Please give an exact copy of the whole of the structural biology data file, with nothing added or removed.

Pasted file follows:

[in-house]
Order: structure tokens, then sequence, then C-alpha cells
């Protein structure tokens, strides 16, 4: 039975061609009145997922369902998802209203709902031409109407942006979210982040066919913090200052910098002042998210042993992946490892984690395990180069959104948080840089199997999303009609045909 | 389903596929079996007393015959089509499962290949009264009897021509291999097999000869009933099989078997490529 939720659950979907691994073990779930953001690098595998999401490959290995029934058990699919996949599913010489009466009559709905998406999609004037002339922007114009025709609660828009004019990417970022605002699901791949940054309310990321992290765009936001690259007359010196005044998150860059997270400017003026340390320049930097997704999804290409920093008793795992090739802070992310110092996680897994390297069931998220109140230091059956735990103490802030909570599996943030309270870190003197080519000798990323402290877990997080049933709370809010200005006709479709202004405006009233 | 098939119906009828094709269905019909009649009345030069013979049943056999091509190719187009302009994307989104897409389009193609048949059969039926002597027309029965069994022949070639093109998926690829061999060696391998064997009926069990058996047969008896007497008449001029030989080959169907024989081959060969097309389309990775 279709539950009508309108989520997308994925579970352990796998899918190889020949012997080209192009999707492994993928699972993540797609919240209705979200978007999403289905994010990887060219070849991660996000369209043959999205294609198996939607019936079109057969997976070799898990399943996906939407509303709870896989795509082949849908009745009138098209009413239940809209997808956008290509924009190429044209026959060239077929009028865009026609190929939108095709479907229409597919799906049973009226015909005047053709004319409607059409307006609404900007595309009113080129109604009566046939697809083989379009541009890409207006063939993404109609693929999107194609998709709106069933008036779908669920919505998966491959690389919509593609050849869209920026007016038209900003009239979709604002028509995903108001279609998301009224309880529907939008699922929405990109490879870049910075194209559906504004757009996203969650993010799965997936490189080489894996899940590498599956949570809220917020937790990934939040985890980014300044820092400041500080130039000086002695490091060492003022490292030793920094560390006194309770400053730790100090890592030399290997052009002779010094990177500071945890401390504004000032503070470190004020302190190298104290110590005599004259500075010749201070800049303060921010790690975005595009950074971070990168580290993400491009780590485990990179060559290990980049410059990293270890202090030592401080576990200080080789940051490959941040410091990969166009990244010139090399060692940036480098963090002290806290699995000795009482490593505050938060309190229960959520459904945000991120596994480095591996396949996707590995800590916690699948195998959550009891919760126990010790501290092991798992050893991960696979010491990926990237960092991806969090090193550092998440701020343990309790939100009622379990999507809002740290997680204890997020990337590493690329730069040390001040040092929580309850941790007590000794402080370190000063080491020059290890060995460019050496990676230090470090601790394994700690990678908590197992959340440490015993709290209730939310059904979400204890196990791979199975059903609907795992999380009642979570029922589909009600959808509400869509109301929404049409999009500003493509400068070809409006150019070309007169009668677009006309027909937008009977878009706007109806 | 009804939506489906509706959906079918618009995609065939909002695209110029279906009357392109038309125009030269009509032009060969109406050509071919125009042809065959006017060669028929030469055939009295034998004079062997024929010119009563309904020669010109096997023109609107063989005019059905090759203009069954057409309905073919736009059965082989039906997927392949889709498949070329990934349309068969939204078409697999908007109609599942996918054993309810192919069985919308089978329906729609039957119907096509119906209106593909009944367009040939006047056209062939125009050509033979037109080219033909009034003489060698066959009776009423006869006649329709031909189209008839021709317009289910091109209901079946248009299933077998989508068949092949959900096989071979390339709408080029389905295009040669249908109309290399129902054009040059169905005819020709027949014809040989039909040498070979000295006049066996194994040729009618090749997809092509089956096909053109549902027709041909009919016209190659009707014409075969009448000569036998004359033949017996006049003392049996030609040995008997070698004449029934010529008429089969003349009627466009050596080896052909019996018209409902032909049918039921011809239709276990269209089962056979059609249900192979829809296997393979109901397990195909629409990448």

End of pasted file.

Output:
[in-house]
Order: structure tokens, then sequence, then C-alpha cells
């Protein structure tokens, strides 16, 4: 039975061609009145997922369902998802209203709902031409109407942006979210982040066919913090200052910098002042998210042993992946490892984690395990180069959104948080840089199997999303009609045909 | 389903596929079996007393015959089509499962290949009264009897021509291999097999000869009933099989078997490529 939720659950979907691994073990779930953001690098595998999401490959290995029934058990699919996949599913010489009466009559709905998406999609004037002339922007114009025709609660828009004019990417970022605002699901791949940054309310990321992290765009936001690259007359010196005044998150860059997270400017003026340390320049930097997704999804290409920093008793795992090739802070992310110092996680897994390297069931998220109140230091059956735990103490802030909570599996943030309270870190003197080519000798990323402290877990997080049933709370809010200005006709479709202004405006009233 | 098939119906009828094709269905019909009649009345030069013979049943056999091509190719187009302009994307989104897409389009193609048949059969039926002597027309029965069994022949070639093109998926690829061999060696391998064997009926069990058996047969008896007497008449001029030989080959169907024989081959060969097309389309990775 279709539950009508309108989520997308994925579970352990796998899918190889020949012997080209192009999707492994993928699972993540797609919240209705979200978007999403289905994010990887060219070849991660996000369209043959999205294609198996939607019936079109057969997976070799898990399943996906939407509303709870896989795509082949849908009745009138098209009413239940809209997808956008290509924009190429044209026959060239077929009028865009026609190929939108095709479907229409597919799906049973009226015909005047053709004319409607059409307006609404900007595309009113080129109604009566046939697809083989379009541009890409207006063939993404109609693929999107194609998709709106069933008036779908669920919505998966491959690389919509593609050849869209920026007016038209900003009239979709604002028509995903108001279609998301009224309880529907939008699922929405990109490879870049910075194209559906504004757009996203969650993010799965997936490189080489894996899940590498599956949570809220917020937790990934939040985890980014300044820092400041500080130039000086002695490091060492003022490292030793920094560390006194309770400053730790100090890592030399290997052009002779010094990177500071945890401390504004000032503070470190004020302190190298104290110590005599004259500075010749201070800049303060921010790690975005595009950074971070990168580290993400491009780590485990990179060559290990980049410059990293270890202090030592401080576990200080080789940051490959941040410091990969166009990244010139090399060692940036480098963090002290806290699995000795009482490593505050938060309190229960959520459904945000991120596994480095591996396949996707590995800590916690699948195998959550009891919760126990010790501290092991798992050893991960696979010491990926990237960092991806969090090193550092998440701020343990309790939100009622379990999507809002740290997680204890997020990337590493690329730069040390001040040092929580309850941790007590000794402080370190000063080491020059290890060995460019050496990676230090470090601790394994700690990678908590197992959340440490015993709290209730939310059904979400204890196990791979199975059903609907795992999380009642979570029922589909009600959808509400869509109301929404049409999009500003493509400068070809409006150019070309007169009668677009006309027909937008009977878009706007109806 | 009804939506489906509706959906079918618009995609065939909002695209110029279906009357392109038309125009030269009509032009060969109406050509071919125009042809065959006017060669028929030469055939009295034998004079062997024929010119009563309904020669010109096997023109609107063989005019059905090759203009069954057409309905073919736009059965082989039906997927392949889709498949070329990934349309068969939204078409697999908007109609599942996918054993309810192919069985919308089978329906729609039957119907096509119906209106593909009944367009040939006047056209062939125009050509033979037109080219033909009034003489060698066959009776009423006869006649329709031909189209008839021709317009289910091109209901079946248009299933077998989508068949092949959900096989071979390339709408080029389905295009040669249908109309290399129902054009040059169905005819020709027949014809040989039909040498070979000295006049066996194994040729009618090749997809092509089956096909053109549902027709041909009919016209190659009707014409075969009448000569036998004359033949017996006049003392049996030609040995008997070698004449029934010529008429089969003349009627466009050596080896052909019996018209409902032909049918039921011809239709276990269209089962056979059609249900192979829809296997393979109901397990195909629409990448």